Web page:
We reiterate that the following measures suggested by us in our representation of 4 April 2001 be considered to make law-enforcement impartial, effective and humane reorganize the police making it function independent of political direction & interference for impartial law-enforcement provision of component of human rights and eradication of prejudices and humane riot control methods in the training programme of the police and other law-enforcement agencies make the social composition of all law-enforcement agencies diverse, wherein at least 25% of minority presence is ensured change the State’s riot control scheme discouraging use of firepower at the initial stage for deterrence and provide training in and equipment for non-lethal methods of mob control establish a statutory Community Relation Commission for prevention and management of communal conflicts, in liaison with the civil society promptly bring to justice all rioters and erring officials and police-personnel to justice end impunity enjoyed by perpetrators of violence against minorities make provision under law for restitution of rights and compensation to sufferers/victims of riots.
The rationale and modalities for taking these measures have been discussed in the NCM Report on Communal Riots: Prevention & Control (1999) that was submitted to you. (Copy Enclosed)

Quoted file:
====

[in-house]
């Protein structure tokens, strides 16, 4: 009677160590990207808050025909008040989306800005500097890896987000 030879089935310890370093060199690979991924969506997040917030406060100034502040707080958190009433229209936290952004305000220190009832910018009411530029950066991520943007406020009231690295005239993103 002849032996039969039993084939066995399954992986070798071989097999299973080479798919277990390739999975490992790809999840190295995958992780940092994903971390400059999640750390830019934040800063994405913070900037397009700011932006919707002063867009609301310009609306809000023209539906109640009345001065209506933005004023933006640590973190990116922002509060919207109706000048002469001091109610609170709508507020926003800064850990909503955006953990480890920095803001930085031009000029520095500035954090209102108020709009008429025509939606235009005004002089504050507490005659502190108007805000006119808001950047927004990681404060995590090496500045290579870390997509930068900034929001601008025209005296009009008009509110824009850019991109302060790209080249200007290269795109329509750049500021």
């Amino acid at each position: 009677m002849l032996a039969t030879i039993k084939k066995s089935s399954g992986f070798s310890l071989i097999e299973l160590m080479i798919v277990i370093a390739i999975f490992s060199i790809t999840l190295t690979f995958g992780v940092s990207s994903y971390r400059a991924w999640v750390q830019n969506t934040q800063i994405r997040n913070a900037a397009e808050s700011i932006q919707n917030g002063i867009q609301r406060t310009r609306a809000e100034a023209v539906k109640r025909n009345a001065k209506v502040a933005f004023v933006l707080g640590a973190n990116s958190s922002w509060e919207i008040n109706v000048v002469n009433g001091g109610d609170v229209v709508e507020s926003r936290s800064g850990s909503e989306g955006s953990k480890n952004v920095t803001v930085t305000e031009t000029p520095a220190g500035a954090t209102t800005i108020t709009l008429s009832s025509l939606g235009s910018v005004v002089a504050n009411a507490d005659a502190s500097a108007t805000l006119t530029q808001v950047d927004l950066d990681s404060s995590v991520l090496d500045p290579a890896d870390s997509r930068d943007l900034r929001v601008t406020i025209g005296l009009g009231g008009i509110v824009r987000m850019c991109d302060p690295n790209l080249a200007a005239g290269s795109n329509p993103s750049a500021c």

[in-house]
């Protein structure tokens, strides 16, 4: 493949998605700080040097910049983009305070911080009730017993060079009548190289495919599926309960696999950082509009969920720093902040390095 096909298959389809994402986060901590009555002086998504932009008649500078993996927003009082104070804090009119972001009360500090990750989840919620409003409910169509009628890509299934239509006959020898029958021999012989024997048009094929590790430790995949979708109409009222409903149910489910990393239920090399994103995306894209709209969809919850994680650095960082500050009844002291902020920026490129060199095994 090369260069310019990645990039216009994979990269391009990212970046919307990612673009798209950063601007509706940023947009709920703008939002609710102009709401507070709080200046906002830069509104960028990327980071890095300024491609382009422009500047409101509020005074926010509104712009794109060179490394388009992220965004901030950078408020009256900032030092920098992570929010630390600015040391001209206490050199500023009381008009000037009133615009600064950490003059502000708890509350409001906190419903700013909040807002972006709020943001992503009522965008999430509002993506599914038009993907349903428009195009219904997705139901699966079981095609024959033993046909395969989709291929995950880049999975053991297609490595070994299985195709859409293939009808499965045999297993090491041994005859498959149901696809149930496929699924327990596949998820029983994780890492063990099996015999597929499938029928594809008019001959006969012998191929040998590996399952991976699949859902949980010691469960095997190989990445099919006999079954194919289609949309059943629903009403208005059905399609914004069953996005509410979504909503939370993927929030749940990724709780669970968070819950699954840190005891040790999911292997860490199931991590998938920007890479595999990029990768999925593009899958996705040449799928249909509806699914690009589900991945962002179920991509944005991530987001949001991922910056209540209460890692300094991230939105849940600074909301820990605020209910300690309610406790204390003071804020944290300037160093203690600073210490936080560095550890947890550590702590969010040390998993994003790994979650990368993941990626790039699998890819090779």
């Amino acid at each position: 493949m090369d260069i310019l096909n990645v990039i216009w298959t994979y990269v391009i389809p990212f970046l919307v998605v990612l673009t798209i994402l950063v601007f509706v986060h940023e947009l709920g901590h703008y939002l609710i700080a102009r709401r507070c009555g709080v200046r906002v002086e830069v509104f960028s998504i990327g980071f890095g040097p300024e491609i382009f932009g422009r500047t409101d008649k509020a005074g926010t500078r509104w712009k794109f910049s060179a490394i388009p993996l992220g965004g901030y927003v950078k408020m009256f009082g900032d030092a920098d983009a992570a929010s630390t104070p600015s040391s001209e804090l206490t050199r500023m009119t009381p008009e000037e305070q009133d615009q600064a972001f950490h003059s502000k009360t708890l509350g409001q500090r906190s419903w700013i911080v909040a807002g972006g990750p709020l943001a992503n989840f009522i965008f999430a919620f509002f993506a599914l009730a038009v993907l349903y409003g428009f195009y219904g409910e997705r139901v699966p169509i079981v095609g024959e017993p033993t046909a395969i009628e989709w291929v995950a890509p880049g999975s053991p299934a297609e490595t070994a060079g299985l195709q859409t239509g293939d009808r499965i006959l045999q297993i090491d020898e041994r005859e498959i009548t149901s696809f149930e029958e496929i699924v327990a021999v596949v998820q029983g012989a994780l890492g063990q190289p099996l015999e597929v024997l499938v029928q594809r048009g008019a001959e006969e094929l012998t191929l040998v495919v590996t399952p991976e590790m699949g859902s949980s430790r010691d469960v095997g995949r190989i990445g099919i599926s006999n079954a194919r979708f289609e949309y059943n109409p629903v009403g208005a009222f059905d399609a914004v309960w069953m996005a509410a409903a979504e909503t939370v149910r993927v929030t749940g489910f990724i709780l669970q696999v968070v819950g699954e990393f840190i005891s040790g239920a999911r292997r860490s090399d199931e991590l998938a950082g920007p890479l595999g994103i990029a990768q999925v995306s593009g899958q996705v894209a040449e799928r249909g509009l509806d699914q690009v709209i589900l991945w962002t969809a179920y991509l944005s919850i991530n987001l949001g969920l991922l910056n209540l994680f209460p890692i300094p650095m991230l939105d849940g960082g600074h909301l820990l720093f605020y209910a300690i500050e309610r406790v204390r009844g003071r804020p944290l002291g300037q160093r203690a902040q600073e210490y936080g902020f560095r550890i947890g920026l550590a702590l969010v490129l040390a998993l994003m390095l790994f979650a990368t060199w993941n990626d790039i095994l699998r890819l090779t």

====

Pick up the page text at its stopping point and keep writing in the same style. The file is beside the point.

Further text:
Apart from the long terms systemic reforms, in view of the gravity of the nature of failure of governance in Gujarat in February – March 2002 resulting in loss, injury and damage of life, limb, shelter, property, business, places of worship, honour, dislocation, dispossession and other social losses suffered by hundreds of thousands of people in Ahmedabad and other towns in Gujarat, and in view of the fact that the innocent citizens of Gujarat and some other States have been periodically subjected to such violence, there is an urgent need for the following steps:
A Central legislation regarding Communal riots and other social disorders, establishing institutional mechanism for ensuring impartial and effective preventive and control measures and speedy justice and adequate compensation under law for all losses, injuries and damages suffered by victims.
A separate central law may provide for appointment of an independent Inquiry Commission/Tribunal to fix responsibility of officials, police personnel and political executive whose acts and commissions have resulted in the losses, injuries and damages suffered by innocent persons. Restitution of all rights and reparation to be made and compensation to be paid to victims by those held responsible for failure to impartially act in time. The findings of the Tribunal to be appointed by an independent panel, shall be binding.